In modern America, personal independence is seen as a primary virtue. The point of parenthood is to raise children to be independent. Addiction is a matter of concern because it limits independence — that’s why we call it a “dependency issue.” We live our lives protecting our independence, which we cede only in exchange for a few greater goods. So it’s not surprising that many of us do not tolerate pain and suffering well, much less the slow march to death that degenerative disease often entails.
The path to death is marked by an increasing lack of independence — we become unable to live life according to our expectations, or to do even the minute daily tasks that we took for granted before. It is particularly troubling to watch a loved one make that march, and if we are honest, it’s often difficult for us to provide the care and support they need. Yet it is important to remember that every human life is marked by a balance of independence and dependence. None of us is ever absolutely free from depending on others.
[Other perspectives: Why are doctors afraid of the word “death”?]
Last year, Brittany Maynard became the most recognizable voice of the assisted-suicide movement. As a 29-year-old woman full of life and vitality, she was diagnosed with terminal brain cancer and moved to Oregon in order to “die with dignity,” as she and her supporters called it. She did not want to lose her independence; she did not want to be a burden to those she loved. Retired Episcopalian bishop Gene Robinson declared her choice to be a “remarkable and courageous example.”
But what does this example say about those who don’t or can’t make that choice? If the “courageous” are those who choose to die rather than to suffer or to become burdensome to others, what are those who don’t? If assisted suicide is about dying with dignity, what about the dignity of those who choose to die naturally, whose lives rely on the help of family or friends?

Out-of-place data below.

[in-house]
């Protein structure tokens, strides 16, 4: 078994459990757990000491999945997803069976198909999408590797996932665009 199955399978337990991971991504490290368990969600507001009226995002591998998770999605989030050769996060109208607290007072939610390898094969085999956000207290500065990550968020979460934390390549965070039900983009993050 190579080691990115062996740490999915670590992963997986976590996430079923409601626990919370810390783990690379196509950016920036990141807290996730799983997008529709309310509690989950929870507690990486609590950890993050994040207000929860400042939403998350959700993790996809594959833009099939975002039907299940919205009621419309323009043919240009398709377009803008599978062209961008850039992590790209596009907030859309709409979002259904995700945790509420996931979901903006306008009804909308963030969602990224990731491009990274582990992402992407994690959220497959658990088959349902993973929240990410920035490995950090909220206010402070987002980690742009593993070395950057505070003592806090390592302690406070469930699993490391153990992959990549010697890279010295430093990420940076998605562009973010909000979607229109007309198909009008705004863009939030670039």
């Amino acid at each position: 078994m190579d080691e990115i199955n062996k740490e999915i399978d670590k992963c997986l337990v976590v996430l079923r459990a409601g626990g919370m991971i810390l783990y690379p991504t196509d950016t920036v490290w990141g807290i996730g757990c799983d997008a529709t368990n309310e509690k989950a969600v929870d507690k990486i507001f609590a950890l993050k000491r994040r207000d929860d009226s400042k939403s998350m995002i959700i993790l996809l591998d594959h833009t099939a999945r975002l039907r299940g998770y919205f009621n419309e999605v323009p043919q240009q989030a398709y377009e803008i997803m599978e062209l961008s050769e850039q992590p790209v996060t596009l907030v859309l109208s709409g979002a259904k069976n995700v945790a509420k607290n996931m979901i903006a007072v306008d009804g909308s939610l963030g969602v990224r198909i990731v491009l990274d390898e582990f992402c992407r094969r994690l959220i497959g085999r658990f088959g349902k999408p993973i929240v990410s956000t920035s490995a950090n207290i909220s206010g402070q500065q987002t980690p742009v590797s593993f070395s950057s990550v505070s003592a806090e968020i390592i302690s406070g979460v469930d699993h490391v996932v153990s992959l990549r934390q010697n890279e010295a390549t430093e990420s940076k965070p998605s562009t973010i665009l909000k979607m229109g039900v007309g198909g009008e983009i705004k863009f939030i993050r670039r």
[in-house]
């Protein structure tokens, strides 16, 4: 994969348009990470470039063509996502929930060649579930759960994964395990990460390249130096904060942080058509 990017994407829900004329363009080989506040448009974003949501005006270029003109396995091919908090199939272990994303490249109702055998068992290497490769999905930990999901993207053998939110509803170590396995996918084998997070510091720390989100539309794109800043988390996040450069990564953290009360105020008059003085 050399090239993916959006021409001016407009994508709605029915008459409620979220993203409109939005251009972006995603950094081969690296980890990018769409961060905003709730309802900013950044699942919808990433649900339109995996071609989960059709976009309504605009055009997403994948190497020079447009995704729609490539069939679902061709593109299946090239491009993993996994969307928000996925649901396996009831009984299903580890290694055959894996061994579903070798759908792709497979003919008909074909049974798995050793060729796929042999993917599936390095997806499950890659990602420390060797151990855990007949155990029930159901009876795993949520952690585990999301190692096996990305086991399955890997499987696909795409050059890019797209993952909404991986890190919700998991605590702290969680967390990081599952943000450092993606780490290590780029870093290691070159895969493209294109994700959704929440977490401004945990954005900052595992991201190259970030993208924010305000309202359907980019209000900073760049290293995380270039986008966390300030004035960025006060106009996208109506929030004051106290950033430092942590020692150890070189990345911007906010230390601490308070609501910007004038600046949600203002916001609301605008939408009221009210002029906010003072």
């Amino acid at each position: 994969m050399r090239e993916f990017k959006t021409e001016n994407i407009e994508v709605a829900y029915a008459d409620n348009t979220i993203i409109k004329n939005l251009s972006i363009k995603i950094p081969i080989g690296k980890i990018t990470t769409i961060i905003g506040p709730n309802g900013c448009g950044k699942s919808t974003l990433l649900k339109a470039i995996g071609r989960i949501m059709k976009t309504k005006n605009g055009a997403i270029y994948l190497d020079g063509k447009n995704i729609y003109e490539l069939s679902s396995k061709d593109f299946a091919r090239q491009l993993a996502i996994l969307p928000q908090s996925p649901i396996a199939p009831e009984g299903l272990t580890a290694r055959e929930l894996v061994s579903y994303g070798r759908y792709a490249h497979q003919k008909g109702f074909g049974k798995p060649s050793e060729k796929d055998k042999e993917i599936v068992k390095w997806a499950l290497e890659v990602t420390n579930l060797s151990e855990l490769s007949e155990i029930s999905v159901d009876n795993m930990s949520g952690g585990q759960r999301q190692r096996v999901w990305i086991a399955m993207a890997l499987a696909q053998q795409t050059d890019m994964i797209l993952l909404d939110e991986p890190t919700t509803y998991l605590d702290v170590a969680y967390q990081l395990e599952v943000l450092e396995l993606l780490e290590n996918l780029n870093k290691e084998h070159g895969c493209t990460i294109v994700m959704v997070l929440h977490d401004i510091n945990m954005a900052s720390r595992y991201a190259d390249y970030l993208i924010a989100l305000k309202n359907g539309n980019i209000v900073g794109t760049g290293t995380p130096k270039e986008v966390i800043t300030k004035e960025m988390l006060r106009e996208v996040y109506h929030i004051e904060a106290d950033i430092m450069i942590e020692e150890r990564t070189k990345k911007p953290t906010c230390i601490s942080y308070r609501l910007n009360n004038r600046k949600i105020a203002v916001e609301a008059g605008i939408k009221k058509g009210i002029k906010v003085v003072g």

Do we lose something, as a people, when it not only becomes legal but also expected that those with terminal illness should “choose” to die? If the European experience tells us anything, it is that those expectations will inevitably come. As clinicians morally coerce patients to end their lives (or impose that choice themselves) they will say that such is the caring thing to do, to free the friends and family who would otherwise be bound by responsibility. Yet no one is an island. It’s okay to be dependent. And though it’s difficult, we each know we owe constancy to those who need us the most.
Like it or not, our country was founded on Christian principles that prize caring for the poor and those in need. What marks our great nation is not absolute freedom, but a freedom to care for others and to be cared for ourselves. Those who suffer and those who are dependent challenge us out of our selfishness. They remind us that the preciousness of life is not determined by ability but by an inherent dignity that cannot be taken away. There is no doubt that death and dying interrupt life, but we can be glad that they do because we need to be reminded that success is not all there is. Those whose lives are ending offer a testimony that life is more than independence and that the human spirit is greater than disease and disability.
This is a lesson that every family inevitably learns, but supporters of assisted suicide suggest that it is one we might bypass. Their mind-set suggests that the courage of dependence is something we need not cultivate. Yet who among us would want to live in a world where the vulnerable are unwelcome?
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